What is ‘tailored advertising’
Specialist advertising focuses on the needs and desires of a small set of people or an individual consumer, and not for a mass audience. Subject (or targeted) advertising may focus on any specific demographic characteristics, habits, distinguishing features, behaviour and context consumers. For example, advertisers would tailor the message or promotion to the target consumer gender, race, income or education level, employment, personality, interest, lifestyle, values and much more. They can also adapt the advertisement or promotion with the Internet search habits of the person, purchase history or other online activities. This emphasis on the personal information included in the Internet and especially social media, allows advertisers to send better messages to consumers and reduce waste compared to traditional print, radio and outdoor advertising.
The Penetration Of ‘Tailored Advertising’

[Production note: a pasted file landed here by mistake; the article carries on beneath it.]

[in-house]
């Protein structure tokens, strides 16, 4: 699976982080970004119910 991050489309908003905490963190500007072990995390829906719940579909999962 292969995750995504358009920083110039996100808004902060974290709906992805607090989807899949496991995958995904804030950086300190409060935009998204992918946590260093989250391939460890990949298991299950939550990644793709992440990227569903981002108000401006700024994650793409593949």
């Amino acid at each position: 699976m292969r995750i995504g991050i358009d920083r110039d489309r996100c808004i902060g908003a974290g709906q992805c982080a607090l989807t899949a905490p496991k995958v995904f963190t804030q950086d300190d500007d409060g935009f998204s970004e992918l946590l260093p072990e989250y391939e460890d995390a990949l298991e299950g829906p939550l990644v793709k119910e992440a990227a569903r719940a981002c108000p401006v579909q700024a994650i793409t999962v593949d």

Given The Effectiveness Of Advertising
Tailored advertising allows advertisers to reduce waste, avoiding the immune served is individual (one unlikely to buy the advertised product or service). In addition, content marketing has shown to be more effective than traditional outbound marketing, but costs much less. It can also attract more potential customers with the message, as the majority of people skip TV ads and nearly half ignore direct mail.
Specialized Advertising Examples
Tailored advertising may involve providing a coupon for a certain type of goods or services based on past purchases, using demographic information to present an advertising message to a specific segment of the market, or the launch of a campaign developed for a specific city or metro. Because it is more specialized, tailored advertising, typically is more expensive to develop than mass-market advertising.
Another example of a consumer buying milk at the grocery store, where he is a member of the program who are loyal. The loyalty program collects information on buying habits of consumers, and has the ability to compare what the consumer buys what the other buyers are buying. The information he gathers suggests that most consumers buy milk and bread. The cashier at the store can print a coupon for 10% of the price of bread.